Describes what a company needs to know to take advantage of e-commerce in the local market and covers prominent B2B websites.
As one of the first EU member states to implement the Electronic Signatures Directive through the Electronic Commerce Act 2000 (ECA), Ireland has a progressive and facilitative attitude and approach to internet-related issues. It has also implemented the Electronic Commerce Directive. The general legislative approach reflects the government’s stated aim of retaining a light and flexible technology-neutral regulatory regime in this area.
Ecommerce activity has experienced significant growth in Irelandwith online spend estimated to have grown by 30-40% in recent years. Market value estimates vary significantly, ranging from €4 billion to €7 billion. Strong household internet access (92%) and smartphone usage (90%) are driving Irish online retailing activity. Mobile commerce is becoming especially strong with consumers being particularly willing to make purchases via their smartphones. Travel, hotel accommodation, event ticketing and apparel continue to be the primary goods and services bought online, however, the recent years have seen significant spikes in consumer online activity for Irish food retailers and vendors of electronic goods and services.
According to EuroMonitor International, eCommerce activity in Ireland continues to expand rapidly with mobile internet retailing becoming especially significant. Retailers are launching functional mobile apps while store-based retailers are increasingly utilizing multi-channel options. Click-&-collect services have become more widely available, allowing retailers to maximize retail potential without incurring delivery fees, while the consumer has almost immediate access to purchases without having to plan for deliveries. eCommerceDB is forecasting annual average growth of 6% until 2025.
Amazon remains the leading player in internet retailing locally, however the popularity of UK-based online marketplaces has declined since Brexit in January 2021 allied to the commencement of new EU VAT rules since July 2021. Ahead of Brexit, Amazon opened its first delivery station in Ireland in October 2020. The company has since opened its first eCommerce fulfilment center together with a second delivery station. These investments represent the company’s first use of direct-hire staff in Ireland to handle online orders. The Dublin facility receives shipments from Amazon’s large fulfilment centers across Europe with packages sorted for ‘last mile’ delivery to Irish customers. UPS operates a ‘last mile’ bike delivery service in Dublin city center.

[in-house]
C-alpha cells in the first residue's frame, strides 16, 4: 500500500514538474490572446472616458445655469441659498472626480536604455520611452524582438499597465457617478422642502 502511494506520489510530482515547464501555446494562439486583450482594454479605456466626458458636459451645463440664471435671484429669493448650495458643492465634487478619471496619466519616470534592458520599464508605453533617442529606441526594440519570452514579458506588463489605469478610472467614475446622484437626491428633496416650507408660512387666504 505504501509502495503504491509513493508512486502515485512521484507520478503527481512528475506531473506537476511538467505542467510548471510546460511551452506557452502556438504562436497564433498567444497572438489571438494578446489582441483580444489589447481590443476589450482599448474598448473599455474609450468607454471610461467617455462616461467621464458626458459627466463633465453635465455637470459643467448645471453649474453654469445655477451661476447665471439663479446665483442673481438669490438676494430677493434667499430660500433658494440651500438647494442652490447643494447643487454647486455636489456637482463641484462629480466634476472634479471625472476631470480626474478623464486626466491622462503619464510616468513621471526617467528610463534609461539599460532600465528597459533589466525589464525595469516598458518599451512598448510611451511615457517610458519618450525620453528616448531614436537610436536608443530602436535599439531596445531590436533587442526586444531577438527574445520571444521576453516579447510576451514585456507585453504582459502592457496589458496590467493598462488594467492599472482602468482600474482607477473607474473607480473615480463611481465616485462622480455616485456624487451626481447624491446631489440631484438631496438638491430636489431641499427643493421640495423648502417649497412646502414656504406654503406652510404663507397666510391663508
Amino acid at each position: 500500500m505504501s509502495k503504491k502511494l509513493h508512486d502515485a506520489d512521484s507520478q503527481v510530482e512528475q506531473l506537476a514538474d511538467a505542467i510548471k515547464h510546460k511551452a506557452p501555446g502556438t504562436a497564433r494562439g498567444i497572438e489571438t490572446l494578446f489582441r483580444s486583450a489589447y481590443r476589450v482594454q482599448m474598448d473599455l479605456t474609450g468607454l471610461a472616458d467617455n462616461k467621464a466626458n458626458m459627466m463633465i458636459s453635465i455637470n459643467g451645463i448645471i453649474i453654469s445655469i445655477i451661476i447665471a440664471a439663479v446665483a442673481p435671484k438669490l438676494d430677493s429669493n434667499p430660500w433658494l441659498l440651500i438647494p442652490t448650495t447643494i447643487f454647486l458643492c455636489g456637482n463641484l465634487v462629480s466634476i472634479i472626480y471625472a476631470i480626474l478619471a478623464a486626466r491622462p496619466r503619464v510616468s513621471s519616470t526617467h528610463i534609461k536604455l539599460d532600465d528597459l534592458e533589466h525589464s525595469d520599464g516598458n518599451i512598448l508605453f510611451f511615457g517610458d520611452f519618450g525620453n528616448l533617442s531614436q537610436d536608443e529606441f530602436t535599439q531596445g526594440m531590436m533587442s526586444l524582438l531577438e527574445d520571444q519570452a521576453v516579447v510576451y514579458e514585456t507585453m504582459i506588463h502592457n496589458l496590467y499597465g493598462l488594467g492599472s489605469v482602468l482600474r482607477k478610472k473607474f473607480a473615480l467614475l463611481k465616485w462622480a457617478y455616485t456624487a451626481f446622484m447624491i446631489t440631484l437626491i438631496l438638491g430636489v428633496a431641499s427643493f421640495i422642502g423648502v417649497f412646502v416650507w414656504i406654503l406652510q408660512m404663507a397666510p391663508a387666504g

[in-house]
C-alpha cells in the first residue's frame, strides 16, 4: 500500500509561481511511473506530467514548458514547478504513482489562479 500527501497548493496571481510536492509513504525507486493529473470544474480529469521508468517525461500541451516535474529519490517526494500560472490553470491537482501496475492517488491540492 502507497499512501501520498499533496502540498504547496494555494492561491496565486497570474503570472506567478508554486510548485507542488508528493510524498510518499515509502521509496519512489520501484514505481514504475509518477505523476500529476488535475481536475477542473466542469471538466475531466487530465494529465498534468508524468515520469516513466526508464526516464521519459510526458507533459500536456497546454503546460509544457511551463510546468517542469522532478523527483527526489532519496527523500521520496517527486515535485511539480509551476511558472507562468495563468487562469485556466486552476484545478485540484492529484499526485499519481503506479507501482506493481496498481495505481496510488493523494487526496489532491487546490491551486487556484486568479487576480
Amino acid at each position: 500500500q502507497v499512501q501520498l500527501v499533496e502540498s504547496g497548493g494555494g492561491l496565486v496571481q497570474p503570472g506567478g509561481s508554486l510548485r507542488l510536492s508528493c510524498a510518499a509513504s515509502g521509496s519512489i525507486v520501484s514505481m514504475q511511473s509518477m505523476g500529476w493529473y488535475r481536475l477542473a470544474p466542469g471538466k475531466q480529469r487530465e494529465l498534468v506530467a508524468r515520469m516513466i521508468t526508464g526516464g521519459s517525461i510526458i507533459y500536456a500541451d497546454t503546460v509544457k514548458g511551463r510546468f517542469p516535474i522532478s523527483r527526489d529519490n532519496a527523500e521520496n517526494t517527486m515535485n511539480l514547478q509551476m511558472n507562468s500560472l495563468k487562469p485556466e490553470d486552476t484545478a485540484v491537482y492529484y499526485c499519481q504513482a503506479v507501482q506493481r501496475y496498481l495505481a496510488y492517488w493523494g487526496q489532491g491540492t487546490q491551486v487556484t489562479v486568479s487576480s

The Irish government is currently supporting SMEs in their efforts to develop online sales portals through a package of support measures. Leading U.S. digital and fintech innovators including AWS, Google, MasterCard, Meta, Square, and Stripe are also supporting Irish SMEs with their evolution to online retailing.
In 2015, the European Union, launched the Digital Single Market Strategy, of which e-commerce was a priority area. Since then, the Electronic Commerce Directive has provided rules for online services in the European Union, including requiring providers to abide by regulations in the country where they are established (the country of origin); to meet certain consumer protection rules, such as indicating contact details on their website, clearly identifying advertising, and protecting against spam. The Directive also grants exemptions to liability for intermediates that transmit illegal contact by third parties and for unknowingly hosting content.
The International Trade Administration has assembled a wide range of eCommerce resources to assist US businesses develop an understanding of digital trade and implement digital business strategies to success in international markets.
Value Added Tax (VAT)
The EU VAT system is semi-harmonized. While the guidelines are set out at the EU level, the implementation of VAT policy is the prerogative of Member States. The EU VAT Directive allows Member States to apply a minimum 15 percent VAT rate. However, they may apply reduced rates for specific goods and services or temporary derogations. Irish VAT rates are available from Irish Revenue.
In addition, the EU applies VAT to sales by non-EU based companies of Electronically Supplied Services (ESS) to EU-based non-business customers. U.S. companies that are covered by the rule must collect and submit VAT to EU tax authorities. Since 2015, all supplies of telecommunications, broadcasting and electronic services are taxable at the place where the customer resides. In the case of businesses this means either the country where it is registered or the country where it has a fixed premise receiving the service. In the case of consumers, it is where they are registered, have their permanent address, or usually reside.
As part of the legislative changes of 2015, the Commission launched the Mini One Stop Shop (MOSS) scheme, the use of which is optional. It is meant to facilitate the sales of ESS from taxable to non-taxable persons (B2C) located in Member States in which the sellers do not have an establishment to account for VAT. In 2021, this service was extended to cover online sales of goods and services other than ESS. For more information, please check the official guide on MOSS issued by the European Commission.
The mini One Stop Shop scheme allows taxable persons (namely, sellers) to avoid registering in each Member State where the product would be sold. A taxable person who is registered for the mini One Stop Shop in a Member State (the Member State of identification) can electronically submit quarterly mini One Stop Shop VAT returns detailing supplies of electronically supplied services or other sales to non-taxable persons in other Member States (the Member State of consumption), along with the VAT due. On February 12, 2020, the European Union adopted Commission Implementing Regulation (EU) 2020/194 concerning VAT on e-commerce. This regulation provides details for the registration in the VAT One Stop Shop and the Import One Stop Shop (see below).